Roadie #42 - Blog #154 22 November 2011 8:19 pm In which Coldplay perform on an Italian film set and their plane home is diverted
It’s not uncommon for me to have little idea of where we’re going or what we’re doing. It’s actually quite easy to fall into this state and once you spot it starting, it can be fun to nurture it as a way of keeping things interesting. Conversations in the airport departure lounge this morning clue me in that we’re heading off to Italy. Well that’ll be nice.
Upon landing, soundman Dan Green asks me if I know what songs we’re doing.
“Um, just the regular set, I think or something like?”
In my mind it’s another album launch show, so I’m expecting a small venue, perhaps something like the hall we did in Cologne a while back.
“It’s a TV show isn’t it?” Dan replies, confirming that I do indeed have no idea what’s going on.
We head off in the van towards the gig and I’m now thinking “TV studio, blacked out warehouse, lots of lights hung from the roof”, pleased that I’m now on the right track.
Or, as it turns out when we arrive - not.
We’re in quite the oddest television studio I’ve ever seen.
It looks like Live At Pompeii - and indeed the driver tells us that Pink Floyd did once play here. It’s a huge film lot - Italy’s Hollywood, we’re told. Apparently many of Fellini’s films were made here. The surroundings are utterly magnificent, but turn out to be completely plastic and held up by rusty scaffolding. There’s a joke in there somewhere about working in the music industry, but I shall leave that as an exercise for the reader…
Following soundcheck, Hoppy (still living up to his name with the help of a foot-cast and crutches) quite reasonably points out that the environment feels more suited to Viva than the new album. He suggests calling Paris, the band’s graffiti artist in residence and having him Mylo the place up a little.
I take a photo of the scene on my iPhone so I can email it to Paris with a wind-up message of “This all needs doing by stage-time which is 9.30 - can you get on a plane asap?”.
I remember though, that he got a call with genuine brief not dissimilar to this just before Saturday Night Live a week or so ago (and came through in grand style!) - so I think better of it.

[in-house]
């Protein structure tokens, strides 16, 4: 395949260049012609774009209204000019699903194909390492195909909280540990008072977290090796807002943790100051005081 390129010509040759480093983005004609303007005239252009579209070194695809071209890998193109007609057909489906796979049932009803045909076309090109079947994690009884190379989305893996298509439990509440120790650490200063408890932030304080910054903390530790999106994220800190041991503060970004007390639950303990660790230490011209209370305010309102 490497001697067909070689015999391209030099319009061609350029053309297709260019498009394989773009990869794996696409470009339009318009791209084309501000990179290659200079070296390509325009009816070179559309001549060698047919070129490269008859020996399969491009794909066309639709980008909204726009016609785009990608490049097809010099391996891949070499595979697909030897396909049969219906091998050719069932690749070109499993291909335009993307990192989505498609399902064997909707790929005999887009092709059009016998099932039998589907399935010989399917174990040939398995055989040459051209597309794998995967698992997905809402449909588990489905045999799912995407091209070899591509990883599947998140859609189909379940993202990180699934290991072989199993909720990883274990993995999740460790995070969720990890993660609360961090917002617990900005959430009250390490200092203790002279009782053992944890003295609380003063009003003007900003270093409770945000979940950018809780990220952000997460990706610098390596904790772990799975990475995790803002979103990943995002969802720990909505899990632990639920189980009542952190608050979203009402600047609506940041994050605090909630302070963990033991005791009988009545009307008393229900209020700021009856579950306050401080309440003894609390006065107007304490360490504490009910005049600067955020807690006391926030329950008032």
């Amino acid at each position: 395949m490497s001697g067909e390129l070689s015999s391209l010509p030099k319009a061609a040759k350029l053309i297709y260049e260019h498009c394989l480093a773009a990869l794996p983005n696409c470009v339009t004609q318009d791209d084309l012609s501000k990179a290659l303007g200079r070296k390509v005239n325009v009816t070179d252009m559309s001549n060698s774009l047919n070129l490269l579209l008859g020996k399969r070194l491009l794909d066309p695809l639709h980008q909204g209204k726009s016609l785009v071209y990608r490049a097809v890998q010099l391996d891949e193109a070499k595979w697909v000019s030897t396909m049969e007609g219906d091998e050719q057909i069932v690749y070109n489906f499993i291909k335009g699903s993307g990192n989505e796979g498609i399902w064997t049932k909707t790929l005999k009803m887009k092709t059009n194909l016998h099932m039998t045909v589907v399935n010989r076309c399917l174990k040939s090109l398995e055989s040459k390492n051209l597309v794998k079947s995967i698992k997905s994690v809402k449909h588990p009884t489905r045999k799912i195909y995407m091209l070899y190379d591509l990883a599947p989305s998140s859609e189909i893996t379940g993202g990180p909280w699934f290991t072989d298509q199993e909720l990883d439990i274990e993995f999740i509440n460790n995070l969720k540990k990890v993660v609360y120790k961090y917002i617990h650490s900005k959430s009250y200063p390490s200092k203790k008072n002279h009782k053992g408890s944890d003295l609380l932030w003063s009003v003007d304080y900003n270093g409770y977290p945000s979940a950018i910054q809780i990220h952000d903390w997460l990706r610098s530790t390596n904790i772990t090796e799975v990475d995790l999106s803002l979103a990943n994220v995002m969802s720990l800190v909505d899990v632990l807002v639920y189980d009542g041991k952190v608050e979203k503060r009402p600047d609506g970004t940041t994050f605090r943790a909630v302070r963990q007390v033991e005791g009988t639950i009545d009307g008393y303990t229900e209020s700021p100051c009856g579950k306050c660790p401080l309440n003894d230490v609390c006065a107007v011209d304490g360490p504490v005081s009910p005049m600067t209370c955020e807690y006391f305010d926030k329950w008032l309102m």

There’s a scramble in the run-up to showtime as the fellas have decided to throw in a few off-air numbers to warm up themselves and the crowd. Yellow gets a belting as do Clocks and Every Teardop. There’s some confusion over time limits and they sneak in Fix You before things have to stop to make sure that the broadcast timing works out.
Come time for the live segment of the show and nobody quite knows what’s going on. The host of the show is going to “throw” to the band from in the studio and they’ll start playing. I’m not sure if he’s off behind the ruins somewhere, or if he’s even in the same city as us - he’s just a disembodied voice yabbering manically in Italian down all of our earpieces.
The allotted time comes and goes and he shows no signs of introducing the band. The crowd have started the Viva chant and the band are distractedly playing along with them while the stage manager runs around frantically trying to keep everything from slipping further into chaos.
Suddenly, the yabbering in my ear starts to contain words I recognise. One of those words is “Coldplay”. The crowd erupt, the stage manager is waving his arms around like he’s just stubbed his toe in the night and Paradise comes to life on the stage.
As the song finishes, it transpires that the crazy presenter is in a building a hundred yards from the stage and they’re to be interviewed down there.
I follow them in the back door for a look. All I can make out from the TV monitor is that Chris has a somewhat insanely snazzy jacket on, which it seems once adorned the crazed presenter.
Finally, it’s vans and airport. We sit in a small room whilst the passports are dealt with. The makeup artist was in something of a rush it seems, getting the band ready in the moments between the stage and the TV studio. Will is sporting a quite hilarious two tone face where she finished halfway across his neck.
“Does anybody have some makeup remover or perhaps a garden implement?” he enquires gesturing towards the thick layering of foundation.
Besides make-up removal, there’s a more serious issue afoot. I’ve somehow ended up on an email cc list for the flight information between the travel agents and Franksy. There’s no real reason for me to be on this list and it feels a little like eavesdropping for much of the day.
What I have picked up though, is that fog is a huge problem back in England. The London airport we took off from is completely pea-souped and we will definitely not be landing there. This is a shame, as that’s where my car is. It seems that we’re heading for Gatwick instead, which could make for a late night.
As we get ready to take off, more emails come in and it sounds like Gatwick might be similarly out of the question. Plan C is being bubbled up. We’re a good way into the flight when Franksy is summoned by the captain for a chat up front. This can’t be good news.
I raise an eyebrow as Franksy heads back down the plane. “Manchester” he says rolling his eyes. At this rate, we’ll be in Scotland when we get wheels down.
We eventually descend and while we taxi across the tarmac, I’m trying to work out exactly how we’re going to get home from Manchester to London. It’s a four hour drive and it’s knocking on 1am already. As we cross the tarmac, I look up to read the sign on the tower which reads “Welcome to Birmingham”. Now I really am confused.
Still Birmingham is a good chunk closer to home than Manchester, so that’s good news. We bundle into some hastily assembled cars here waiting to take us home via a very foggy Motorway.